To achieve the operation performance as close as possible to a native COM port, the Real COM driver provides functions that enhance transmission performance for your CNC machine monitoring applications. First, our Tx Mode function features Hi-performance mode, allowing the NPort driver to notify the application program once the data has been sent out. This way, you can enhance the transmission performance and provide better throughput compared to classical mode, in which the NPort driver will only notify the application program once it has received confirmation from the NPort.
Fast Flush is a function that we have designed especially for Windows operating systems. In some applications, the user’s program uses the Win32 PurgeComm() function before it reads or writes data. If your program uses this PurgeComm() function, the NPort driver will keep querying the NPort’s firmware to make sure no data is queuing in the NPort firmware buffer before flushing the local buffer, which results in longer response times. To accommodate applications that require a faster response time, our Fast Flush function directly flushes the local buffer without querying the NPort firmware, enhancing transmission performance.
Scenario 2: AGV Monitoring
AGVs automate lifting and transporting tasks in a manufacturing facility or warehouse, thus increasing efficiency and reducing labor costs. Usually, magnetic tape guides AGVs along their path, which the AGVs follow with their built-in guide sensors (e.g., RFID). The application software constantly sends a location request to the AGV to verify its current location every 50 ms until a response is received. Once the location has been determined, the software sends task commands. Many application programs have a specific timeout limit for sending and receiving data. If the controller on the AGV cannot reply to the location request on time, the application will continuously send out the request, resulting in inefficient overall communication.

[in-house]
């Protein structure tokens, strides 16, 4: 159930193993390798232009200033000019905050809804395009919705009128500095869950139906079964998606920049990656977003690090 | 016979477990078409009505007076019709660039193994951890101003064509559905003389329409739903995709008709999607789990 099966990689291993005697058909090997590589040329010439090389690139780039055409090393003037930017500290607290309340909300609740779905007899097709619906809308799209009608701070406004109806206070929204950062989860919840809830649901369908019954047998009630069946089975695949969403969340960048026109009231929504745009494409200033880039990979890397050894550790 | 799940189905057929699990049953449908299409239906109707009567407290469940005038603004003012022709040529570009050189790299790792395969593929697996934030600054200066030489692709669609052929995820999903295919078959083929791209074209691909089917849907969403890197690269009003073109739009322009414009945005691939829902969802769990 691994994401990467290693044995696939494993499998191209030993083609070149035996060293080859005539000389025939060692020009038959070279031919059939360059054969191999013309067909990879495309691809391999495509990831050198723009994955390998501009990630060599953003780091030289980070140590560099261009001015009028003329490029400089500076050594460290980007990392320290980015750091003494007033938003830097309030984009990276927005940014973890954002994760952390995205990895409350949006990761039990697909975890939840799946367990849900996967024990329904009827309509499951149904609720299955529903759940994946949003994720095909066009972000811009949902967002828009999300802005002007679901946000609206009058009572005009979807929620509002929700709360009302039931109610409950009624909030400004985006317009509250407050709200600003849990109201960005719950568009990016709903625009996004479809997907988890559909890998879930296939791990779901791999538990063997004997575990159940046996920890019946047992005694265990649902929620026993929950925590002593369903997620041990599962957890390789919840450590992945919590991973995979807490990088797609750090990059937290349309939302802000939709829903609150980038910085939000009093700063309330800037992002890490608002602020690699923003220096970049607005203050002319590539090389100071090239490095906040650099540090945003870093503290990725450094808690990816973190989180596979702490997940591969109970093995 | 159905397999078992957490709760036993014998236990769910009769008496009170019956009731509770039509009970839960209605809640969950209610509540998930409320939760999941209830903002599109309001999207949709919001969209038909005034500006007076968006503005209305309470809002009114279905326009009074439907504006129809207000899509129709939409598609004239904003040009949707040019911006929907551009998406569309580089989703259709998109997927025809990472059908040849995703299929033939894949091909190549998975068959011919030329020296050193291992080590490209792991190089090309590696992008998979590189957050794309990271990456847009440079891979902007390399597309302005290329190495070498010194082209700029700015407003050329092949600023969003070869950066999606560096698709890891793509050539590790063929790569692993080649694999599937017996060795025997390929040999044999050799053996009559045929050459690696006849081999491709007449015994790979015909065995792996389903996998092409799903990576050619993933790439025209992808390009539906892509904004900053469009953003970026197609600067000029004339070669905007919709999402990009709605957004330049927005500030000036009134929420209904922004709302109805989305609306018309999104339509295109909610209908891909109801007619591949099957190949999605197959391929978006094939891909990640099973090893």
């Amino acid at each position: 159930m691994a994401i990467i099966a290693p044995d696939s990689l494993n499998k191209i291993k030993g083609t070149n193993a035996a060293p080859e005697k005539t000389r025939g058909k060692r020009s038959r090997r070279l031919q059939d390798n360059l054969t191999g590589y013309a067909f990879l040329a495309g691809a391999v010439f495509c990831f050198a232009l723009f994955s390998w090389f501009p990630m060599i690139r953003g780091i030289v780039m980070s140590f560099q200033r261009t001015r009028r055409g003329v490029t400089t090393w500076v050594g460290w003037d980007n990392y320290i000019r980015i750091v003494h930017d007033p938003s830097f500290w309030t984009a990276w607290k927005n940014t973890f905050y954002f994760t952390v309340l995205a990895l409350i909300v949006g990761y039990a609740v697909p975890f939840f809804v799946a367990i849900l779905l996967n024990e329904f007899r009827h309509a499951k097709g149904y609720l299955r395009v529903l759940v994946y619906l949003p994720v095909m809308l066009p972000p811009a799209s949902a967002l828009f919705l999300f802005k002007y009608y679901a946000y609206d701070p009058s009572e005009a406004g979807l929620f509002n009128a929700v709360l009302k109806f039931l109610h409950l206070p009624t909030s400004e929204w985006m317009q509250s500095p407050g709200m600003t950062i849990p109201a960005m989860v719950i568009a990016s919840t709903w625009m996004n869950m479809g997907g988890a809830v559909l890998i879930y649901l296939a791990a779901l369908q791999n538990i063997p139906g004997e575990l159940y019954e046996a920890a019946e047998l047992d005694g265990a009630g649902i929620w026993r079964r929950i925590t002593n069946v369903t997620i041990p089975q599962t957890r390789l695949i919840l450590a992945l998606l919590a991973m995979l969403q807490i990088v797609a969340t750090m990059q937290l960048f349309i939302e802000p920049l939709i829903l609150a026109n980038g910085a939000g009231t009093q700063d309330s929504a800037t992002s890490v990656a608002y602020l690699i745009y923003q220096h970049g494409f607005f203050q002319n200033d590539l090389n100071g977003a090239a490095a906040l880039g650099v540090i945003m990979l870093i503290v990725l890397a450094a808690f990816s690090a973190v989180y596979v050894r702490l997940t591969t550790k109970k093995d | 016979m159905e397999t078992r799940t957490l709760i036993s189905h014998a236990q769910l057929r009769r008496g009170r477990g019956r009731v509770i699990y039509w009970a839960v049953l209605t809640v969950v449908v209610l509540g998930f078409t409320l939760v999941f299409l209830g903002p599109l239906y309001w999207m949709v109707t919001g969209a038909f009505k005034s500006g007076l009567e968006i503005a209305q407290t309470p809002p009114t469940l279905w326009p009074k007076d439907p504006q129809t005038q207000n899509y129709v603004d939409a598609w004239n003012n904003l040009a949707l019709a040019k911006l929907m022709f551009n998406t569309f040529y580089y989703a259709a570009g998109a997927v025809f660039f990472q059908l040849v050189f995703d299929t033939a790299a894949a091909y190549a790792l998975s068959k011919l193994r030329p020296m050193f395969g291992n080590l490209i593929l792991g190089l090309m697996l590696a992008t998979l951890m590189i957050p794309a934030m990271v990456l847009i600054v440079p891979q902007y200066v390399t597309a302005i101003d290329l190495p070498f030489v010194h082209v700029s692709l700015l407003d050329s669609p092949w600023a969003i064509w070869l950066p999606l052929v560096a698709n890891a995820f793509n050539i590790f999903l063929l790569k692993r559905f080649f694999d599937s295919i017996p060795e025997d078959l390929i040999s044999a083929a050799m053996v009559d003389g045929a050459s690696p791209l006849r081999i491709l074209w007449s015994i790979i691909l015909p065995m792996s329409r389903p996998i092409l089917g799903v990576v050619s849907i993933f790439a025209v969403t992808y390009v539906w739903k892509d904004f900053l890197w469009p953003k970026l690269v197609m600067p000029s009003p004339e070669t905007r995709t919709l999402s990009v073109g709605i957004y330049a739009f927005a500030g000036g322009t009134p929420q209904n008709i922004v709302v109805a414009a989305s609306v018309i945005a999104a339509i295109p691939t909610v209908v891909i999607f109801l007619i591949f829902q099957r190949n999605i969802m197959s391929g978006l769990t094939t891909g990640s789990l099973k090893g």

How the NPort Can Help
1. Control Transmission Time With Data Packing and Force Transmit
Our NPort Real COM driver supports the Data Packing function that determines when or how the serial data should be packed for transmission to ensure smooth communication in your AGV operation. Your serial data can be packed by specifying packet length or when a special character is detected. If the data packet does not have rules, or you still want to send incomplete data packets, the Force Transmit function allows you to preset a maximum time interval to wait for a complete serial data stream. The interval timeout between characters defines this function, forcing the firmware to pack serial data into the same data frame during the specified time. By enabling this function, the NPort serial device server transfers data stored in the buffer via TCP/IP only if the internal buffer is full or the inter-character interval times out.
Our NPort serial device servers provide a variety of functions for different operation modes to meet your demands in industrial applications. You can download our guide to learn more about other functions. In addition, our NPort serial device servers feature security functions and a variety of OS driver support to ensure your serial devices can be easily and securely connected to modern systems. Visit our website to learn more.